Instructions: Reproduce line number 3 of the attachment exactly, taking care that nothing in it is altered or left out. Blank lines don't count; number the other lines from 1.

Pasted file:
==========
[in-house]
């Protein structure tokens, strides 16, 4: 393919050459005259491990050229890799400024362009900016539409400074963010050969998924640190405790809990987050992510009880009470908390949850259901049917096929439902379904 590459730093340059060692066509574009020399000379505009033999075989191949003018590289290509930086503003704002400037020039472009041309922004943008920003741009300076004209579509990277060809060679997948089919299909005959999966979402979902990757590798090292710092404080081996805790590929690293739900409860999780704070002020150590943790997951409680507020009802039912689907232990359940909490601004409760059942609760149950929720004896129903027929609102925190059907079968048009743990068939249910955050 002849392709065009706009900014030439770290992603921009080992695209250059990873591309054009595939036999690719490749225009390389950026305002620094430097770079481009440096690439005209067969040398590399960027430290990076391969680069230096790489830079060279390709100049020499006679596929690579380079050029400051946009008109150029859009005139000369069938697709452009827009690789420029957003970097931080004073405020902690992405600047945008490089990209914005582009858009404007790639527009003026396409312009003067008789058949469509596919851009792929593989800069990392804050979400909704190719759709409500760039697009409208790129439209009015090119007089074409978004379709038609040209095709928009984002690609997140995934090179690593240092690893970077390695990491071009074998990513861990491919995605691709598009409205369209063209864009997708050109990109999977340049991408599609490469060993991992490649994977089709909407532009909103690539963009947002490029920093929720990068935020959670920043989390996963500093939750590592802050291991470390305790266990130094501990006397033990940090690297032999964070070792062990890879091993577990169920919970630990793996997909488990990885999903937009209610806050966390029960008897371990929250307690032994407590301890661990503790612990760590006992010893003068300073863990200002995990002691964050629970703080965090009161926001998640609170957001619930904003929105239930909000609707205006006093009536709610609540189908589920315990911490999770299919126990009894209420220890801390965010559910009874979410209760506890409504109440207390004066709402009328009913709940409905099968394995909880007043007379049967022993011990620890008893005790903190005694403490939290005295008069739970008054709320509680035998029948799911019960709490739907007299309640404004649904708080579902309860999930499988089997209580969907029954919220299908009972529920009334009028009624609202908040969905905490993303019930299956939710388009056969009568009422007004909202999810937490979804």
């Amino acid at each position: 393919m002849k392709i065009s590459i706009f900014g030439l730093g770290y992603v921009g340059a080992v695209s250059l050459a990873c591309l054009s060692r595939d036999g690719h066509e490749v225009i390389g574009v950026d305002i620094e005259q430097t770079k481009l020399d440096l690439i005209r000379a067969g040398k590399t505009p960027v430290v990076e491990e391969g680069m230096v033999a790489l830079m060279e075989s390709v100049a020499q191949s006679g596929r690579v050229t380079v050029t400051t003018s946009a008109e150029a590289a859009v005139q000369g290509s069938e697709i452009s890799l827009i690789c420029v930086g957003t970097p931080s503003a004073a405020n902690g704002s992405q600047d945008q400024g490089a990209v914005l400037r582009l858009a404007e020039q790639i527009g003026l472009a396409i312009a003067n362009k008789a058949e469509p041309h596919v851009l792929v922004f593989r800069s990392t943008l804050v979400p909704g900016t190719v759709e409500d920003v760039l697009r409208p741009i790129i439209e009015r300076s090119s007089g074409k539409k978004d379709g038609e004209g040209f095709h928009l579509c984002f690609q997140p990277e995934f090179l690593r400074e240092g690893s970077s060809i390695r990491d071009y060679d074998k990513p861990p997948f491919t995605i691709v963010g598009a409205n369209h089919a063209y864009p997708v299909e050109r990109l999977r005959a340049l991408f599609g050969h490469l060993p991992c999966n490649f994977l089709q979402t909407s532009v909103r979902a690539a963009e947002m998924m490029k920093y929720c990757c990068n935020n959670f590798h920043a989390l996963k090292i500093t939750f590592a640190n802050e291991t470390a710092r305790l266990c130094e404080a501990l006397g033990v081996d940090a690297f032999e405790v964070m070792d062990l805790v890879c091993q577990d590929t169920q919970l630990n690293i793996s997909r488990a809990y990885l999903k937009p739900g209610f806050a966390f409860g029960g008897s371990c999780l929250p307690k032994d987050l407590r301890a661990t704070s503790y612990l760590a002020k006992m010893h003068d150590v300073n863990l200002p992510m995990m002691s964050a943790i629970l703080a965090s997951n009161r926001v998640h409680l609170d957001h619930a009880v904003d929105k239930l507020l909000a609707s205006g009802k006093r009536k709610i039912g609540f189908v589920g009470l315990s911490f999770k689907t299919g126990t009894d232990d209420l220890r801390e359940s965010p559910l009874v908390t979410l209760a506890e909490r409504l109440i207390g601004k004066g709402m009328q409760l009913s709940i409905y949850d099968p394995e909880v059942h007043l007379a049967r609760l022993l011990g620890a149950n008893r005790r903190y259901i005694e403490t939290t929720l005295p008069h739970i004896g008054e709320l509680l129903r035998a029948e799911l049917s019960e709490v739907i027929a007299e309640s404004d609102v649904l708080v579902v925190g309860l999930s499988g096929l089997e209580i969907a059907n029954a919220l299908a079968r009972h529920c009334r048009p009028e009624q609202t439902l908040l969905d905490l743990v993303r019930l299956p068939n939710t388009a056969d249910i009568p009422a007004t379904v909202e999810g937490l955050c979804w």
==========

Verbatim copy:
């Amino acid at each position: 393919m002849k392709i065009s590459i706009f900014g030439l730093g770290y992603v921009g340059a080992v695209s250059l050459a990873c591309l054009s060692r595939d036999g690719h066509e490749v225009i390389g574009v950026d305002i620094e005259q430097t770079k481009l020399d440096l690439i005209r000379a067969g040398k590399t505009p960027v430290v990076e491990e391969g680069m230096v033999a790489l830079m060279e075989s390709v100049a020499q191949s006679g596929r690579v050229t380079v050029t400051t003018s946009a008109e150029a590289a859009v005139q000369g290509s069938e697709i452009s890799l827009i690789c420029v930086g957003t970097p931080s503003a004073a405020n902690g704002s992405q600047d945008q400024g490089a990209v914005l400037r582009l858009a404007e020039q790639i527009g003026l472009a396409i312009a003067n362009k008789a058949e469509p041309h596919v851009l792929v922004f593989r800069s990392t943008l804050v979400p909704g900016t190719v759709e409500d920003v760039l697009r409208p741009i790129i439209e009015r300076s090119s007089g074409k539409k978004d379709g038609e004209g040209f095709h928009l579509c984002f690609q997140p990277e995934f090179l690593r400074e240092g690893s970077s060809i390695r990491d071009y060679d074998k990513p861990p997948f491919t995605i691709v963010g598009a409205n369209h089919a063209y864009p997708v299909e050109r990109l999977r005959a340049l991408f599609g050969h490469l060993p991992c999966n490649f994977l089709q979402t909407s532009v909103r979902a690539a963009e947002m998924m490029k920093y929720c990757c990068n935020n959670f590798h920043a989390l996963k090292i500093t939750f590592a640190n802050e291991t470390a710092r305790l266990c130094e404080a501990l006397g033990v081996d940090a690297f032999e405790v964070m070792d062990l805790v890879c091993q577990d590929t169920q919970l630990n690293i793996s997909r488990a809990y990885l999903k937009p739900g209610f806050a966390f409860g029960g008897s371990c999780l929250p307690k032994d987050l407590r301890a661990t704070s503790y612990l760590a002020k006992m010893h003068d150590v300073n863990l200002p992510m995990m002691s964050a943790i629970l703080a965090s997951n009161r926001v998640h409680l609170d957001h619930a009880v904003d929105k239930l507020l909000a609707s205006g009802k006093r009536k709610i039912g609540f189908v589920g009470l315990s911490f999770k689907t299919g126990t009894d232990d209420l220890r801390e359940s965010p559910l009874v908390t979410l209760a506890e909490r409504l109440i207390g601004k004066g709402m009328q409760l009913s709940i409905y949850d099968p394995e909880v059942h007043l007379a049967r609760l022993l011990g620890a149950n008893r005790r903190y259901i005694e403490t939290t929720l005295p008069h739970i004896g008054e709320l509680l129903r035998a029948e799911l049917s019960e709490v739907i027929a007299e309640s404004d609102v649904l708080v579902v925190g309860l999930s499988g096929l089997e209580i969907a059907n029954a919220l299908a079968r009972h529920c009334r048009p009028e009624q609202t439902l908040l969905d905490l743990v993303r019930l299956p068939n939710t388009a056969d249910i009568p009422a007004t379904v909202e999810g937490l955050c979804w």